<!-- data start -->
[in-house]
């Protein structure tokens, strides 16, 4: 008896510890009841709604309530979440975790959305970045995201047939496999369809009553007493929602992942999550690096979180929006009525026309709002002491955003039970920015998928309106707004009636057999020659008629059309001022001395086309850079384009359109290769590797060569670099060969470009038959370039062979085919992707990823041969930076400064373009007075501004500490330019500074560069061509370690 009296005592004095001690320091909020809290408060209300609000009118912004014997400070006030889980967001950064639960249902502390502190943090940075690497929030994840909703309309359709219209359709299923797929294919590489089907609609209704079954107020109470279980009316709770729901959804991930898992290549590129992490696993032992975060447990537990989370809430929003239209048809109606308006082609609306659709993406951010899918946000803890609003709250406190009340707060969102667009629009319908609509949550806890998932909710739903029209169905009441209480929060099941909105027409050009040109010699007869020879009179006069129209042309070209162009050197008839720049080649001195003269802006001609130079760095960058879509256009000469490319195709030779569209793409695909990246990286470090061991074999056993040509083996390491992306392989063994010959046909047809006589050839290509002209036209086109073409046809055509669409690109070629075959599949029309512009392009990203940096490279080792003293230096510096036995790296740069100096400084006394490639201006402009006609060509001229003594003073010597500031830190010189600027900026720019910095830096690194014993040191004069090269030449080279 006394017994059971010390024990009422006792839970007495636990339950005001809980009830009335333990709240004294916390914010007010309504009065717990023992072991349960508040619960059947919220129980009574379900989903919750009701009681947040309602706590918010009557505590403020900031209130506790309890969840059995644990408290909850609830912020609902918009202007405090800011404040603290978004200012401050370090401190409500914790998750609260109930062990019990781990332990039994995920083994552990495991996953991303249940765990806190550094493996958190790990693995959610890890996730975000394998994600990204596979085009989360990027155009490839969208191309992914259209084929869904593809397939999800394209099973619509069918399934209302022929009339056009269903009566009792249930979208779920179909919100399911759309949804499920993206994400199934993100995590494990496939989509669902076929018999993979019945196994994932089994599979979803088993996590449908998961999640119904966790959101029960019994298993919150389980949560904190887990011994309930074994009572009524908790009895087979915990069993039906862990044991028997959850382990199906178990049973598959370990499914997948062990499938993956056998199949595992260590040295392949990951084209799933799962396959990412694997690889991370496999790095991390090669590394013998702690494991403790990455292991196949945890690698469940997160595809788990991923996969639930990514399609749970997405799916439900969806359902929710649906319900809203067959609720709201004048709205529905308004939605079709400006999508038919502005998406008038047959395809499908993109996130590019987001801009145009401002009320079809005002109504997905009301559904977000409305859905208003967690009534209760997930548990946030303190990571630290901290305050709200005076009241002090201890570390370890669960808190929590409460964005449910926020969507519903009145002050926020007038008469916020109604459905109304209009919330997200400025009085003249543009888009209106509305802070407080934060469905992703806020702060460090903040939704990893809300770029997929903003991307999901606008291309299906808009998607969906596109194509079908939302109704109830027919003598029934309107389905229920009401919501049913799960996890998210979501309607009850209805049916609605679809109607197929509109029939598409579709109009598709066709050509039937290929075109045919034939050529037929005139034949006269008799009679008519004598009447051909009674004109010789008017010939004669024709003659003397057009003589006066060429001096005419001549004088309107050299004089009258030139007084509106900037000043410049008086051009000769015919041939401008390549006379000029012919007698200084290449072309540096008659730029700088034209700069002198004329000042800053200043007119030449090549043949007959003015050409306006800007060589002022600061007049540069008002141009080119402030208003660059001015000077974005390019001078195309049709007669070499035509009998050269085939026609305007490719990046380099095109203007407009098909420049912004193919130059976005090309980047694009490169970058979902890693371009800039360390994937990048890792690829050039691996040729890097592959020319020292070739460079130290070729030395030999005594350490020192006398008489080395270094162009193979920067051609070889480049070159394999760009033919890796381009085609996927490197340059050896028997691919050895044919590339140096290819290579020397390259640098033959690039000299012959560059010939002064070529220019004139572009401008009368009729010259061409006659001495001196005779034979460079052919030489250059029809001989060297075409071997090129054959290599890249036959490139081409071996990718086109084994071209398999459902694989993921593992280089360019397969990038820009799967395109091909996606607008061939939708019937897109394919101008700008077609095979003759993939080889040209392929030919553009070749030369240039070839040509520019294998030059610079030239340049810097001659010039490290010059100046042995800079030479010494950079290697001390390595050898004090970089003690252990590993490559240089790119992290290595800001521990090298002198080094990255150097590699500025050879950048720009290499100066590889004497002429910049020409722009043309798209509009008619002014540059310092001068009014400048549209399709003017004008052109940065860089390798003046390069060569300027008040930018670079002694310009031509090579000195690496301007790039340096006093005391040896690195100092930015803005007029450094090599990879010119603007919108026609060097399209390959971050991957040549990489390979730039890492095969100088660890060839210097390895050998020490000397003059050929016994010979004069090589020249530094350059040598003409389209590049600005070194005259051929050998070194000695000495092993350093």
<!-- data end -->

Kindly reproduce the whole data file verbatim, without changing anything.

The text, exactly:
[in-house]
């Protein structure tokens, strides 16, 4: 008896510890009841709604309530979440975790959305970045995201047939496999369809009553007493929602992942999550690096979180929006009525026309709002002491955003039970920015998928309106707004009636057999020659008629059309001022001395086309850079384009359109290769590797060569670099060969470009038959370039062979085919992707990823041969930076400064373009007075501004500490330019500074560069061509370690 009296005592004095001690320091909020809290408060209300609000009118912004014997400070006030889980967001950064639960249902502390502190943090940075690497929030994840909703309309359709219209359709299923797929294919590489089907609609209704079954107020109470279980009316709770729901959804991930898992290549590129992490696993032992975060447990537990989370809430929003239209048809109606308006082609609306659709993406951010899918946000803890609003709250406190009340707060969102667009629009319908609509949550806890998932909710739903029209169905009441209480929060099941909105027409050009040109010699007869020879009179006069129209042309070209162009050197008839720049080649001195003269802006001609130079760095960058879509256009000469490319195709030779569209793409695909990246990286470090061991074999056993040509083996390491992306392989063994010959046909047809006589050839290509002209036209086109073409046809055509669409690109070629075959599949029309512009392009990203940096490279080792003293230096510096036995790296740069100096400084006394490639201006402009006609060509001229003594003073010597500031830190010189600027900026720019910095830096690194014993040191004069090269030449080279 006394017994059971010390024990009422006792839970007495636990339950005001809980009830009335333990709240004294916390914010007010309504009065717990023992072991349960508040619960059947919220129980009574379900989903919750009701009681947040309602706590918010009557505590403020900031209130506790309890969840059995644990408290909850609830912020609902918009202007405090800011404040603290978004200012401050370090401190409500914790998750609260109930062990019990781990332990039994995920083994552990495991996953991303249940765990806190550094493996958190790990693995959610890890996730975000394998994600990204596979085009989360990027155009490839969208191309992914259209084929869904593809397939999800394209099973619509069918399934209302022929009339056009269903009566009792249930979208779920179909919100399911759309949804499920993206994400199934993100995590494990496939989509669902076929018999993979019945196994994932089994599979979803088993996590449908998961999640119904966790959101029960019994298993919150389980949560904190887990011994309930074994009572009524908790009895087979915990069993039906862990044991028997959850382990199906178990049973598959370990499914997948062990499938993956056998199949595992260590040295392949990951084209799933799962396959990412694997690889991370496999790095991390090669590394013998702690494991403790990455292991196949945890690698469940997160595809788990991923996969639930990514399609749970997405799916439900969806359902929710649906319900809203067959609720709201004048709205529905308004939605079709400006999508038919502005998406008038047959395809499908993109996130590019987001801009145009401002009320079809005002109504997905009301559904977000409305859905208003967690009534209760997930548990946030303190990571630290901290305050709200005076009241002090201890570390370890669960808190929590409460964005449910926020969507519903009145002050926020007038008469916020109604459905109304209009919330997200400025009085003249543009888009209106509305802070407080934060469905992703806020702060460090903040939704990893809300770029997929903003991307999901606008291309299906808009998607969906596109194509079908939302109704109830027919003598029934309107389905229920009401919501049913799960996890998210979501309607009850209805049916609605679809109607197929509109029939598409579709109009598709066709050509039937290929075109045919034939050529037929005139034949006269008799009679008519004598009447051909009674004109010789008017010939004669024709003659003397057009003589006066060429001096005419001549004088309107050299004089009258030139007084509106900037000043410049008086051009000769015919041939401008390549006379000029012919007698200084290449072309540096008659730029700088034209700069002198004329000042800053200043007119030449090549043949007959003015050409306006800007060589002022600061007049540069008002141009080119402030208003660059001015000077974005390019001078195309049709007669070499035509009998050269085939026609305007490719990046380099095109203007407009098909420049912004193919130059976005090309980047694009490169970058979902890693371009800039360390994937990048890792690829050039691996040729890097592959020319020292070739460079130290070729030395030999005594350490020192006398008489080395270094162009193979920067051609070889480049070159394999760009033919890796381009085609996927490197340059050896028997691919050895044919590339140096290819290579020397390259640098033959690039000299012959560059010939002064070529220019004139572009401008009368009729010259061409006659001495001196005779034979460079052919030489250059029809001989060297075409071997090129054959290599890249036959490139081409071996990718086109084994071209398999459902694989993921593992280089360019397969990038820009799967395109091909996606607008061939939708019937897109394919101008700008077609095979003759993939080889040209392929030919553009070749030369240039070839040509520019294998030059610079030239340049810097001659010039490290010059100046042995800079030479010494950079290697001390390595050898004090970089003690252990590993490559240089790119992290290595800001521990090298002198080094990255150097590699500025050879950048720009290499100066590889004497002429910049020409722009043309798209509009008619002014540059310092001068009014400048549209399709003017004008052109940065860089390798003046390069060569300027008040930018670079002694310009031509090579000195690496301007790039340096006093005391040896690195100092930015803005007029450094090599990879010119603007919108026609060097399209390959971050991957040549990489390979730039890492095969100088660890060839210097390895050998020490000397003059050929016994010979004069090589020249530094350059040598003409389209590049600005070194005259051929050998070194000695000495092993350093």